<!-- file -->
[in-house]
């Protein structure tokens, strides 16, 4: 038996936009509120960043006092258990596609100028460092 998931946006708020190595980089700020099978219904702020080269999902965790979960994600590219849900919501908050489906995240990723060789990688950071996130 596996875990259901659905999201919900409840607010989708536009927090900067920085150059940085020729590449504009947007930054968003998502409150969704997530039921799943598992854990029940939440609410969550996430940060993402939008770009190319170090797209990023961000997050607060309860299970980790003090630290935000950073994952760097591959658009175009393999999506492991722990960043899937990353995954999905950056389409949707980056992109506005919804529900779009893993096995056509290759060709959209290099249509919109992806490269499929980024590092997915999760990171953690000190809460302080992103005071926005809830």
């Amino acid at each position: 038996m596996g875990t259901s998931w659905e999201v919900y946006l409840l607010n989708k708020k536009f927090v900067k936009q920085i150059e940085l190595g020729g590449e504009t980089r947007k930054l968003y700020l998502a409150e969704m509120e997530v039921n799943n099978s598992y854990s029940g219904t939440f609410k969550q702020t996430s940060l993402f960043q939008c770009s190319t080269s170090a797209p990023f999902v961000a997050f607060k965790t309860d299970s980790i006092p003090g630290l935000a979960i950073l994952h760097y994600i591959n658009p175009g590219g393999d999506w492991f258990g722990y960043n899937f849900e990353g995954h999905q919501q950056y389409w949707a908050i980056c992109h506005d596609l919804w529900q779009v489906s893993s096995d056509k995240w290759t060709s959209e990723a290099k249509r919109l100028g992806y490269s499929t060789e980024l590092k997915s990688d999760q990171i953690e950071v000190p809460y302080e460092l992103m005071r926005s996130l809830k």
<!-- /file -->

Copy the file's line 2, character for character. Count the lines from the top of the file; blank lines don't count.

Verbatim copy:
């Protein structure tokens, strides 16, 4: 038996936009509120960043006092258990596609100028460092 998931946006708020190595980089700020099978219904702020080269999902965790979960994600590219849900919501908050489906995240990723060789990688950071996130 596996875990259901659905999201919900409840607010989708536009927090900067920085150059940085020729590449504009947007930054968003998502409150969704997530039921799943598992854990029940939440609410969550996430940060993402939008770009190319170090797209990023961000997050607060309860299970980790003090630290935000950073994952760097591959658009175009393999999506492991722990960043899937990353995954999905950056389409949707980056992109506005919804529900779009893993096995056509290759060709959209290099249509919109992806490269499929980024590092997915999760990171953690000190809460302080992103005071926005809830």